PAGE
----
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Rob Clay

Director, WHSRN Executive Office

As a young teenage birder, my father regaled me with anecdotes about how bird populations had changed since his youth. At the time, the thirty-plus years of conservation efforts that restored some species to their historic population levels did not cross my mind. Now the realities of shorebird conservation underpin my every day, working with researchers and citizen scientists throughout the Western Hemisphere.

Shorebird conservation is not for the faint of heart. From sleepless nights wandering grasslands in Uruguay to capture and band Buff-breasted Sandpipers (Calidris subruficollis), to trekking through rain-filled bison wallows in Kansas to count the various shorebird species using them as habitat, the effort required is tremendous. To learn about where shorebirds go, their needs when they arrive, the threats they face and how to address them to safeguard a population, researchers persevere.

Why? Because shorebirds are suffering some of the most marked declines of any group of birds in the world. In recent decades, threats to shorebird populations have become more diverse and widespread and pose growing conservation challenges. Tackling these challenges is more than just one organization can achieve.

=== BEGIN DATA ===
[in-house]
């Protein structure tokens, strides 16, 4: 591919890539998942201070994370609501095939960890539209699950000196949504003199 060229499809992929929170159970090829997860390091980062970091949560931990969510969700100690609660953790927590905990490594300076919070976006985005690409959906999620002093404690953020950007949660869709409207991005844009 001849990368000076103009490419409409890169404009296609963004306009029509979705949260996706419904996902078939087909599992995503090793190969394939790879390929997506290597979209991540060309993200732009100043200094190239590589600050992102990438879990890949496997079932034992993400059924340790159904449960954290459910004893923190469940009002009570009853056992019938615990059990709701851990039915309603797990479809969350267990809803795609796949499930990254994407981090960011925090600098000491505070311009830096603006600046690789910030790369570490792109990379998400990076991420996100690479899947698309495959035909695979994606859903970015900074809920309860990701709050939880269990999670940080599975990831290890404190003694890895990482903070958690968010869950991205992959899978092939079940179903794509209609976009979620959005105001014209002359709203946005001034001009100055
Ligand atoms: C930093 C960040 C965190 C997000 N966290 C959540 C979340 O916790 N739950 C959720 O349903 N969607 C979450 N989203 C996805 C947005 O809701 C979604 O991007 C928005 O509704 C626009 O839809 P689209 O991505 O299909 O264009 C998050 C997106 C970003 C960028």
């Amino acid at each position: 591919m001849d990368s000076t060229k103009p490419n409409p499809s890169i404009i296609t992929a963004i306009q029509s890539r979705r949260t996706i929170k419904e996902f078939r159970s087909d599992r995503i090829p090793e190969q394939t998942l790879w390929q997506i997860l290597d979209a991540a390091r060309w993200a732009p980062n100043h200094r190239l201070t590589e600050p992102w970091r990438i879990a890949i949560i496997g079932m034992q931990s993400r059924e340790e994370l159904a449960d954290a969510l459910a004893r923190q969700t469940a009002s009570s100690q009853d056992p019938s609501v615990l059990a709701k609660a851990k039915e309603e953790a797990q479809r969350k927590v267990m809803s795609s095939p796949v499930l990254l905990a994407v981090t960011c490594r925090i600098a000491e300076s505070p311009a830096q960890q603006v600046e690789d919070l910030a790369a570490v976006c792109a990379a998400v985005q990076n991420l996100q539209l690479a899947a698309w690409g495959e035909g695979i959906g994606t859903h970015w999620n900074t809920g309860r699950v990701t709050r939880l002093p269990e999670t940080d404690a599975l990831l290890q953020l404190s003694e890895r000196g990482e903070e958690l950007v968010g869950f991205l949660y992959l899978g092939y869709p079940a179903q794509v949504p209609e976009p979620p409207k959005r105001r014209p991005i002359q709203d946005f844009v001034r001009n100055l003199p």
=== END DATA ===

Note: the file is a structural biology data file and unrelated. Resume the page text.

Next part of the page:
Long-lasting conservation success requires strategic collaboration among many stakeholders at the local level and across each species’ full geographic range. Manomet’s Coalitions for Shorebird Conservation approach brings key stakeholders together to tackle the myriad threats at important sites for shorebirds. The Coalitions objective is to grow effectiveness of site-specific work by coordinating actions across sites connected by the same species, threats, or conservation strategies.

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